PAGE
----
In the Philippines and President Rodrigo Duterte (pictured) has reportedly signed a piece of legislation into law that has been designed to more than double the amount of tax collected from domestic holders of an offshore gaming license.

According to a report from Inside Asian Gaming, the new Bayanihan to Recover as One Act is to require iGaming firms possessing a Philippine Offshore Gaming Operator (POGO) license to pay a 5% tax on turnover rather than revenues with an official exchange rate utilized to calculate the local equivalent of any amount owed in foreign currencies.

Serious sanctions:

This new franchise tax is to be applied to the higher of either a local iGaming operator’s monthly gross turnover or a pre-arranged revenue minimum. The source detailed that the revised structure has been designed to bring in more cash so as to help fill an estimated $3.4 billion shortfall in the Asian nation’s coronavirus relief fund and moreover lays out penalties that could eventually see non-compliant firms unceremoniously stripped of their POGO licenses.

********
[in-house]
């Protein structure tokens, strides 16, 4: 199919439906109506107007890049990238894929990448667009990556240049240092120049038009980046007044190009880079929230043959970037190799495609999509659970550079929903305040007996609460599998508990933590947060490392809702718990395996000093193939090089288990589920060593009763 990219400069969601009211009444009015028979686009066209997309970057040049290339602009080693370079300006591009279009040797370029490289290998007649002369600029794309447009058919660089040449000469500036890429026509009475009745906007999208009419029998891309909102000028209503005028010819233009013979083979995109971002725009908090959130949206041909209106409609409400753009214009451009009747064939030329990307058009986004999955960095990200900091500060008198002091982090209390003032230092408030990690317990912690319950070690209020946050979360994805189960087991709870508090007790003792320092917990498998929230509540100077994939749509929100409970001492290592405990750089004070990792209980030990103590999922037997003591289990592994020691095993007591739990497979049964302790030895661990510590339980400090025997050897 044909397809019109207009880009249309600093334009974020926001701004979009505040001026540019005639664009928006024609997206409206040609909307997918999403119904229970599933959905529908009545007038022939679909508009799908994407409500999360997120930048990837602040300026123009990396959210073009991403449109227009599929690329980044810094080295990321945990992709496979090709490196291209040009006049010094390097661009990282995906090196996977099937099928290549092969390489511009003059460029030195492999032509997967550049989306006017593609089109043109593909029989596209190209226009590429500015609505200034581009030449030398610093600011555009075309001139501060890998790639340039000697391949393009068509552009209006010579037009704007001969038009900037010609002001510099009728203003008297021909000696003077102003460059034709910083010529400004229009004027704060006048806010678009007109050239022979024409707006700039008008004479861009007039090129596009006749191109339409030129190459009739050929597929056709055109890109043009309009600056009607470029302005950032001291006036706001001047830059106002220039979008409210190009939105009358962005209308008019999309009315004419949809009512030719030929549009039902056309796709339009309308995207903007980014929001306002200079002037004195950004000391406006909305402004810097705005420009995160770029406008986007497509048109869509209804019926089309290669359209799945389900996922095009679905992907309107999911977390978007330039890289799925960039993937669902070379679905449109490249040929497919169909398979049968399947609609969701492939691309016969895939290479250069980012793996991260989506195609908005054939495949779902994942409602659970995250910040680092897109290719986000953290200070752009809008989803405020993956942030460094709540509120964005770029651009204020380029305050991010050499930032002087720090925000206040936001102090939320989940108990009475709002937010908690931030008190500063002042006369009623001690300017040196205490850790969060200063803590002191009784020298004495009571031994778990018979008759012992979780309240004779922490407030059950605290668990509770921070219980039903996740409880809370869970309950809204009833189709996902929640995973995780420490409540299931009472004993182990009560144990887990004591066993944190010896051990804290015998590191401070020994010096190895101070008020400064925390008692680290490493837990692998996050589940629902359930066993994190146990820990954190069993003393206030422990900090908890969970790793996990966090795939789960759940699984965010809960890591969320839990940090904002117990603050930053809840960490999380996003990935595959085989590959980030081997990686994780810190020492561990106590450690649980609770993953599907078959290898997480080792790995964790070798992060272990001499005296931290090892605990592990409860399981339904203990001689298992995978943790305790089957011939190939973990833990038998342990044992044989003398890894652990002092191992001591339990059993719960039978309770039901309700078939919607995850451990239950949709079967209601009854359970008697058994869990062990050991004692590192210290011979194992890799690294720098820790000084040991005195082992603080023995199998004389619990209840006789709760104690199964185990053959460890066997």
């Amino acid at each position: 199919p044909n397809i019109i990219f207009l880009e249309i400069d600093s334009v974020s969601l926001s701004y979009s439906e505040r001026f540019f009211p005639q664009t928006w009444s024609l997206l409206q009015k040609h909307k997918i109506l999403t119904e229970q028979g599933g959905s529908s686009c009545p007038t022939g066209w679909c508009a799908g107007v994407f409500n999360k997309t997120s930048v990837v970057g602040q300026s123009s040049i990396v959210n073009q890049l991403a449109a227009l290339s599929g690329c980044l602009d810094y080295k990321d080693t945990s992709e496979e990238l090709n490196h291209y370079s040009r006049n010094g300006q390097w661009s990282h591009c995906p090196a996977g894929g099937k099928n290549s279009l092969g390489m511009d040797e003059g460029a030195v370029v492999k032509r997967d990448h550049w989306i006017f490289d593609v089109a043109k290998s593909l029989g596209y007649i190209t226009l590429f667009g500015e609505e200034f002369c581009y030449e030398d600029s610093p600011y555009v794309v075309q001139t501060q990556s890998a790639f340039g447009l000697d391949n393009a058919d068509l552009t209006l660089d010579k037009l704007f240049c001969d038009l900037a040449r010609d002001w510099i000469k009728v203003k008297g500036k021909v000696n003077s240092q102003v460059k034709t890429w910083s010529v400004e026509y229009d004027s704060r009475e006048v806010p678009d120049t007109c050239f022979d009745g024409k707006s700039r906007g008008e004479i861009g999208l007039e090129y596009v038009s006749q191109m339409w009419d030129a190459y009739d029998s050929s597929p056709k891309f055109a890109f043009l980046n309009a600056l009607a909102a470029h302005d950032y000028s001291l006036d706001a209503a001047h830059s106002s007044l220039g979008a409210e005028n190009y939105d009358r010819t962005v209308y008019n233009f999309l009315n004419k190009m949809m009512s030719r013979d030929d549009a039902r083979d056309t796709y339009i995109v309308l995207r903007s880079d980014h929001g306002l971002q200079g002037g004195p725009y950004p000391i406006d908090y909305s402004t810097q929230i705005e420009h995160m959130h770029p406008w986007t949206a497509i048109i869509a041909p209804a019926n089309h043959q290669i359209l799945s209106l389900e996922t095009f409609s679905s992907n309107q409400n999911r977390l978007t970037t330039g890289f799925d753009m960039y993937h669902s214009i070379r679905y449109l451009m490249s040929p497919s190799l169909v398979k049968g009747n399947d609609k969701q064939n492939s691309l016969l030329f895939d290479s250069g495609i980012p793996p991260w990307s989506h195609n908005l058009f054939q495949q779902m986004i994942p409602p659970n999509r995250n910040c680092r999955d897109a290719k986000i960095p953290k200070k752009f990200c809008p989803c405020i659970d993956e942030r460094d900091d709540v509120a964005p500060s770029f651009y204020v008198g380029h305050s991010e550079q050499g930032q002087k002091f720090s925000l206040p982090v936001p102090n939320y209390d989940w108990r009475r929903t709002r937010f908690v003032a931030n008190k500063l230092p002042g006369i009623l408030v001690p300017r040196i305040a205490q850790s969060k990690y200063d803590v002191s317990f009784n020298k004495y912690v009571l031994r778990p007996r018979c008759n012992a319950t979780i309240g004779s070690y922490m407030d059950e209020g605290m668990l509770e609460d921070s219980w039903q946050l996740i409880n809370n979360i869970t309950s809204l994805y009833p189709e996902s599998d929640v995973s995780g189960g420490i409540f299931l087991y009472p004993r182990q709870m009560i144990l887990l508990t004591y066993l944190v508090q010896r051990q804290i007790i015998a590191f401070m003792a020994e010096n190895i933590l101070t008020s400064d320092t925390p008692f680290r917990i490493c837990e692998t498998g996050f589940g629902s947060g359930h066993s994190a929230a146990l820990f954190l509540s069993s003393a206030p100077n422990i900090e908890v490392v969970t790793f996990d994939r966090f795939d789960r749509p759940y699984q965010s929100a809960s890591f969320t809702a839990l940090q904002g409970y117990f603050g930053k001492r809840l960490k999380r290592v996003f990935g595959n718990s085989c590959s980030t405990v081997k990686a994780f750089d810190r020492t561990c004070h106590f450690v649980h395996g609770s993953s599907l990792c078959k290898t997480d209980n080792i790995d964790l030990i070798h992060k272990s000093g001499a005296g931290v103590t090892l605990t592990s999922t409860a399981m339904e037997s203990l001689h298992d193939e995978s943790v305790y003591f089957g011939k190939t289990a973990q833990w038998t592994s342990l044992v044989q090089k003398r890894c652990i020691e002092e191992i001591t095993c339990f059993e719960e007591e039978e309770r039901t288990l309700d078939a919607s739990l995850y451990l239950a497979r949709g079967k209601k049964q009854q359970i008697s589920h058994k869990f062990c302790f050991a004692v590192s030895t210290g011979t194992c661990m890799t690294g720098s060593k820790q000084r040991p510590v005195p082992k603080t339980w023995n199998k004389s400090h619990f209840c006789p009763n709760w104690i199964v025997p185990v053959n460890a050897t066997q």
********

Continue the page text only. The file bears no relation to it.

Community care:

Philippines Senator Franklin Drilon reportedly used an interview with local radio broadcaster DWIZ to assert that the new measure is destined to take this year’s tax contribution from POGO license holders up to approximately $361.2 million with the extra cash earmarked for use ‘to fund the various types of assistance’ for sectors recently impacted by the coronavirus pandemic.

Current crackdown:

The Philippines last month reportedly allowed only 29 of 60 firms that had previously held a POGO license to re-open following the lifting of a nationwide coronavirus-induced lockdown. Inside Asian Gaming furthermore explained that this is all part of a long-running campaign that is attempting to get such operations to more promptly fulfil their federal tax commitments and honor any outstanding deficits.